i dont know if you use a dryer at home, but you want to have worked it over and over again before putting into a dryer. drying in the sun is always a good thing too.. the wax still in there will melt in the dryer and thats not good for your dryer.

with natural dyes, or even common cheap household dyes, you will likely get subdued colors. to get the vibrant awesome colors you pretty much have to resort to good dyes, and they can get expensive, and there a bit of on the intense chemical toxic side...but thats what brings the vibrant colors.. but the more mellow dyes can be nice too...i used to do ones like that with sort of tribal african sorts of designs...you know very geometric, triangles and lines and squiggles, repetitious simple patterns...and i think those went well with more earthy tones and mellow colored dyes...

then i would often make...scarves or simple cross body messenger bags or other things like that...sometimes simple clothing. mostly i would start with the garment already made, buy blanks in bulk. sometimes i would do a thirft shop stock up...i liked doing old camisoles and petticoats and funky slips and nighties and other thrift store stuff too...you can get these super cheap at thrift store and then upcycle them...and those go well with more pastels and lighter colors.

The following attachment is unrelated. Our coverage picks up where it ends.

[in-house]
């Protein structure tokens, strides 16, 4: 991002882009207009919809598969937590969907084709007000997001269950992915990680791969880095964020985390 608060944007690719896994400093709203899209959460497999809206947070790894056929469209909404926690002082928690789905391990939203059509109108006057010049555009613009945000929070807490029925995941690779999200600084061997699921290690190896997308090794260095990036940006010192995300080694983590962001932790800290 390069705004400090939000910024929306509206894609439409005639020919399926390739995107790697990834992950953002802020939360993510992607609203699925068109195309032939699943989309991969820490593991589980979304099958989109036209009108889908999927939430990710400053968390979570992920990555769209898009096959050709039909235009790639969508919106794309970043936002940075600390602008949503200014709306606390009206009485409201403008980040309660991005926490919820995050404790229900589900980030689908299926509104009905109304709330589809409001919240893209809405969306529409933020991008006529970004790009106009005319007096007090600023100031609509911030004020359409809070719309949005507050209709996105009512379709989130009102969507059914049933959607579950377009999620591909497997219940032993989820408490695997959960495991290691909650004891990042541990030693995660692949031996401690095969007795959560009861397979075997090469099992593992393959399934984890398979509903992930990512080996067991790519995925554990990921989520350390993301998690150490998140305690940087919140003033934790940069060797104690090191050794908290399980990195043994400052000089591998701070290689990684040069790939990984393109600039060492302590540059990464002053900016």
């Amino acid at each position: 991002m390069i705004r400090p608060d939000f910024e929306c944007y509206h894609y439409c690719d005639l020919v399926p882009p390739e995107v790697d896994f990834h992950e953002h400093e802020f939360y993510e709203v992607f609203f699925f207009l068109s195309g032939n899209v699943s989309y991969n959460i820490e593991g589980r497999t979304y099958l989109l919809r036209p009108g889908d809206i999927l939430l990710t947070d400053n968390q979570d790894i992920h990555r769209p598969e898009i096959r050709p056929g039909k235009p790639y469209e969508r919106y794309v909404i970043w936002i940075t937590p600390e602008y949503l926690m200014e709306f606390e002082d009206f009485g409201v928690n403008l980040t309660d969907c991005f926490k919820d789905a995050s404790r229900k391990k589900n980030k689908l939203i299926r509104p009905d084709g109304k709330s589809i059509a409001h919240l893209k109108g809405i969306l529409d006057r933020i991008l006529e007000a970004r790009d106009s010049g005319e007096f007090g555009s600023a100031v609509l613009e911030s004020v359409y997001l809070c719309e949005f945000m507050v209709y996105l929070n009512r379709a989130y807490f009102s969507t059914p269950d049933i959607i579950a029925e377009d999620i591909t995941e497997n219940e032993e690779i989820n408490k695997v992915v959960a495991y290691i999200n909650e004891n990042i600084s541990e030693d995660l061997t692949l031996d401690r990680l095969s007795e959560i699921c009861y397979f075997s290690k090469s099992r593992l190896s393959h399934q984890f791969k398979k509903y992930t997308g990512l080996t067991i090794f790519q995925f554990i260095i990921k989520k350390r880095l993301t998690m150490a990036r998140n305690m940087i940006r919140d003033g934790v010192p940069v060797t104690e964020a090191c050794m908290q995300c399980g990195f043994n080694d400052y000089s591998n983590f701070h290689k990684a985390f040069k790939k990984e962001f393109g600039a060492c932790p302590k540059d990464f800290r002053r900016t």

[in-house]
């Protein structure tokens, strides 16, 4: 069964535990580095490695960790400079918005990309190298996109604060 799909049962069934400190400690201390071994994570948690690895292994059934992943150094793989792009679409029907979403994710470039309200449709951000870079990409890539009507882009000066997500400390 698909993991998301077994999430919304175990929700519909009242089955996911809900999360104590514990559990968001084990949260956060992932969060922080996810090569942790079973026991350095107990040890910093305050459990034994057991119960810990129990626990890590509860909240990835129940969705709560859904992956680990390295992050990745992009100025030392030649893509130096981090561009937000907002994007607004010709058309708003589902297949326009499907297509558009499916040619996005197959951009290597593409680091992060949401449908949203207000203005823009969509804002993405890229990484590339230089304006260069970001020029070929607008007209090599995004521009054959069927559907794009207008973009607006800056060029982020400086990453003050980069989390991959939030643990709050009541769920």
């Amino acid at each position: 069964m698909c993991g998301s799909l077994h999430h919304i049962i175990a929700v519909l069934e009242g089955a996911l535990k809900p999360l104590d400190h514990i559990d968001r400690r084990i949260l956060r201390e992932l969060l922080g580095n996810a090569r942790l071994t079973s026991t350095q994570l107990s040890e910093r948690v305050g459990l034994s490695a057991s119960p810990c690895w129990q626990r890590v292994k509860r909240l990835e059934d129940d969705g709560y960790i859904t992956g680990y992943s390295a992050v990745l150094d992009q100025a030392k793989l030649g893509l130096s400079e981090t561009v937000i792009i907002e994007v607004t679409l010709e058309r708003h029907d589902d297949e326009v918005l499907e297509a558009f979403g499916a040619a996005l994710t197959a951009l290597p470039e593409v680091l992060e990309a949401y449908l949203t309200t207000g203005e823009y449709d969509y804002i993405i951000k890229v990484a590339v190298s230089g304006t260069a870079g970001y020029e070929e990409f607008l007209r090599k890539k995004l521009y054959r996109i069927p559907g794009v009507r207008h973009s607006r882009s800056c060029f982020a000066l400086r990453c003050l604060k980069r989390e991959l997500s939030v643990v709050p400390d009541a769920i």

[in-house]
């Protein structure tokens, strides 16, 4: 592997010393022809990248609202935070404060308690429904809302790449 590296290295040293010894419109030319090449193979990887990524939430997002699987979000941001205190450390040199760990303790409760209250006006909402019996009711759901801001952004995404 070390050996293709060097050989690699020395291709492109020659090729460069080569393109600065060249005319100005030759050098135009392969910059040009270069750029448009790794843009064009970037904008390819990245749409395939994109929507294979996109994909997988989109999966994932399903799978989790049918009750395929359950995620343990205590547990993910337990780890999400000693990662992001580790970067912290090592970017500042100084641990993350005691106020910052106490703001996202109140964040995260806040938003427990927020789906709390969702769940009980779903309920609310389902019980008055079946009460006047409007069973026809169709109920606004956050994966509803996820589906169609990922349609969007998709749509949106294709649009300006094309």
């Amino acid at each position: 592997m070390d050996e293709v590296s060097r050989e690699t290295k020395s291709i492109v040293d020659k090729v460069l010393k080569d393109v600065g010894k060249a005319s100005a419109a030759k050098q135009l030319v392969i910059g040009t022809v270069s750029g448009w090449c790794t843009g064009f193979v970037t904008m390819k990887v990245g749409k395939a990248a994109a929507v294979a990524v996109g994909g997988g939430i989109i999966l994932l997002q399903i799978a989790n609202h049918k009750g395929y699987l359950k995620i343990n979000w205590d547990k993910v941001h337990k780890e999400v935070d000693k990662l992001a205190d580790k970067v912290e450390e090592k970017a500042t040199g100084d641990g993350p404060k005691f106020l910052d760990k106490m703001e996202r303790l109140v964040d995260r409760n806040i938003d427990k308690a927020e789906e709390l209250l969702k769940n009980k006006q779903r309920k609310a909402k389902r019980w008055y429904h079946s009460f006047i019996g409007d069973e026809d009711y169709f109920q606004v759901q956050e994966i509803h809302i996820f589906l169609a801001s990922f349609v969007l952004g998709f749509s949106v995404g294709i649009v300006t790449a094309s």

another important beginning tip, the basic gist of batik, is to start with your light colors first. especially when you get into multilayered batik. so you work your yellow and orange tones, or pinks or baby blues...and then eventually work your way to the darkest color...which is your last dye bath and the one that ties it together.